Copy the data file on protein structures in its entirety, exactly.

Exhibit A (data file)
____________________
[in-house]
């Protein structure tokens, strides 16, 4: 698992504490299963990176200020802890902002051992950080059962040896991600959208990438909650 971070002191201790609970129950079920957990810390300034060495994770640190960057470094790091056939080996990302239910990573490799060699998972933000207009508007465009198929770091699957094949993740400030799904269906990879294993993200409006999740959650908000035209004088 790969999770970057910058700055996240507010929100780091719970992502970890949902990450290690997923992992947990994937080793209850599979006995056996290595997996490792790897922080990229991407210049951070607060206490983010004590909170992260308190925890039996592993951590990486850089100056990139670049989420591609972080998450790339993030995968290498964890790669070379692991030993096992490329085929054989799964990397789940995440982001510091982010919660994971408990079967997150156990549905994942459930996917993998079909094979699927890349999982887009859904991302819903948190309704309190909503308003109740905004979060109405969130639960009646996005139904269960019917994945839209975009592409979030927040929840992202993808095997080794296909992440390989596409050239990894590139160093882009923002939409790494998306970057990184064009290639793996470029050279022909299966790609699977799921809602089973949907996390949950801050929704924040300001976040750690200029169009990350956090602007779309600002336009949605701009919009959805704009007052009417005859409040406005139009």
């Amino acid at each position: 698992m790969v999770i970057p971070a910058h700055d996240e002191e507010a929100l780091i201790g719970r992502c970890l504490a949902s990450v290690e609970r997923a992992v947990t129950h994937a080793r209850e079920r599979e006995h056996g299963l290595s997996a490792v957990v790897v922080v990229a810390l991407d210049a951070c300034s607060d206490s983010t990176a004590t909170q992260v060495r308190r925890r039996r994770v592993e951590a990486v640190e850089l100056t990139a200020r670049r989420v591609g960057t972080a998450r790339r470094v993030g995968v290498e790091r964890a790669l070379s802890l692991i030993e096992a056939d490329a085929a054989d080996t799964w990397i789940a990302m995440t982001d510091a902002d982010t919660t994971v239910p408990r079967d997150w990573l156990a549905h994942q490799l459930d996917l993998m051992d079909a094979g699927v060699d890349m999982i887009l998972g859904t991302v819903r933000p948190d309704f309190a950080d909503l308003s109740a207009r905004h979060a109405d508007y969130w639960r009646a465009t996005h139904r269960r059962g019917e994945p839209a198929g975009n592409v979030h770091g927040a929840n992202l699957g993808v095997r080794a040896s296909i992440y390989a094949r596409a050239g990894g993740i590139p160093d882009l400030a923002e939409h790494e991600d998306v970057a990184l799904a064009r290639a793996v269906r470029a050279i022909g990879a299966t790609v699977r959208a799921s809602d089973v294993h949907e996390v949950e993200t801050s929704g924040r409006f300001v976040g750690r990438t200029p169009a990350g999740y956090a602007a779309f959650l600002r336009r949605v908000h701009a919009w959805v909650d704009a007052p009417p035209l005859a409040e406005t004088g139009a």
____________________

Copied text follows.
[in-house]
């Protein structure tokens, strides 16, 4: 698992504490299963990176200020802890902002051992950080059962040896991600959208990438909650 971070002191201790609970129950079920957990810390300034060495994770640190960057470094790091056939080996990302239910990573490799060699998972933000207009508007465009198929770091699957094949993740400030799904269906990879294993993200409006999740959650908000035209004088 790969999770970057910058700055996240507010929100780091719970992502970890949902990450290690997923992992947990994937080793209850599979006995056996290595997996490792790897922080990229991407210049951070607060206490983010004590909170992260308190925890039996592993951590990486850089100056990139670049989420591609972080998450790339993030995968290498964890790669070379692991030993096992490329085929054989799964990397789940995440982001510091982010919660994971408990079967997150156990549905994942459930996917993998079909094979699927890349999982887009859904991302819903948190309704309190909503308003109740905004979060109405969130639960009646996005139904269960019917994945839209975009592409979030927040929840992202993808095997080794296909992440390989596409050239990894590139160093882009923002939409790494998306970057990184064009290639793996470029050279022909299966790609699977799921809602089973949907996390949950801050929704924040300001976040750690200029169009990350956090602007779309600002336009949605701009919009959805704009007052009417005859409040406005139009």
């Amino acid at each position: 698992m790969v999770i970057p971070a910058h700055d996240e002191e507010a929100l780091i201790g719970r992502c970890l504490a949902s990450v290690e609970r997923a992992v947990t129950h994937a080793r209850e079920r599979e006995h056996g299963l290595s997996a490792v957990v790897v922080v990229a810390l991407d210049a951070c300034s607060d206490s983010t990176a004590t909170q992260v060495r308190r925890r039996r994770v592993e951590a990486v640190e850089l100056t990139a200020r670049r989420v591609g960057t972080a998450r790339r470094v993030g995968v290498e790091r964890a790669l070379s802890l692991i030993e096992a056939d490329a085929a054989d080996t799964w990397i789940a990302m995440t982001d510091a902002d982010t919660t994971v239910p408990r079967d997150w990573l156990a549905h994942q490799l459930d996917l993998m051992d079909a094979g699927v060699d890349m999982i887009l998972g859904t991302v819903r933000p948190d309704f309190a950080d909503l308003s109740a207009r905004h979060a109405d508007y969130w639960r009646a465009t996005h139904r269960r059962g019917e994945p839209a198929g975009n592409v979030h770091g927040a929840n992202l699957g993808v095997r080794a040896s296909i992440y390989a094949r596409a050239g990894g993740i590139p160093d882009l400030a923002e939409h790494e991600d998306v970057a990184l799904a064009r290639a793996v269906r470029a050279i022909g990879a299966t790609v699977r959208a799921s809602d089973v294993h949907e996390v949950e993200t801050s929704g924040r409006f300001v976040g750690r990438t200029p169009a990350g999740y956090a602007a779309f959650l600002r336009r949605v908000h701009a919009w959805v909650d704009a007052p009417p035209l005859a409040e406005t004088g139009a």